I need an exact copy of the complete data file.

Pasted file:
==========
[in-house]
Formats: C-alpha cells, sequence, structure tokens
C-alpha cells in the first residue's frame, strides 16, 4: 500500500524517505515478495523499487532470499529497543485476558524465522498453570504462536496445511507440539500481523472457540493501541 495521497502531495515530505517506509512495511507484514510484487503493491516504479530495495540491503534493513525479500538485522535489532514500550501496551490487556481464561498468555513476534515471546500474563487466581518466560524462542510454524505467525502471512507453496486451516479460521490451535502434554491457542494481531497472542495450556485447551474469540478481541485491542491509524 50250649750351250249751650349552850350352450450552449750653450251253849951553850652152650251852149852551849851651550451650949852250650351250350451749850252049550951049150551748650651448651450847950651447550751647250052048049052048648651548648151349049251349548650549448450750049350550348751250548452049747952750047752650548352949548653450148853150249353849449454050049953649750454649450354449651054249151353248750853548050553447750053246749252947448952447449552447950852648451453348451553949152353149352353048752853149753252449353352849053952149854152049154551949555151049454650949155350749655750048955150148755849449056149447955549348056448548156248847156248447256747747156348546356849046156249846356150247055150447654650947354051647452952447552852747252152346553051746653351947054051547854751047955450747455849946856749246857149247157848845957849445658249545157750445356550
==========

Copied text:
[in-house]
Formats: C-alpha cells, sequence, structure tokens
C-alpha cells in the first residue's frame, strides 16, 4: 500500500524517505515478495523499487532470499529497543485476558524465522498453570504462536496445511507440539500481523472457540493501541 495521497502531495515530505517506509512495511507484514510484487503493491516504479530495495540491503534493513525479500538485522535489532514500550501496551490487556481464561498468555513476534515471546500474563487466581518466560524462542510454524505467525502471512507453496486451516479460521490451535502434554491457542494481531497472542495450556485447551474469540478481541485491542491509524 50250649750351250249751650349552850350352450450552449750653450251253849951553850652152650251852149852551849851651550451650949852250650351250350451749850252049550951049150551748650651448651450847950651447550751647250052048049052048648651548648151349049251349548650549448450750049350550348751250548452049747952750047752650548352949548653450148853150249353849449454050049953649750454649450354449651054249151353248750853548050553447750053246749252947448952447449552447950852648451453348451553949152353149352353048752853149753252449353352849053952149854152049154551949555151049454650949155350749655750048955150148755849449056149447955549348056448548156248847156248447256747747156348546356849046156249846356150247055150447654650947354051647452952447552852747252152346553051746653351947054051547854751047955450747455849946856749246857149247157848845957849445658249545157750445356550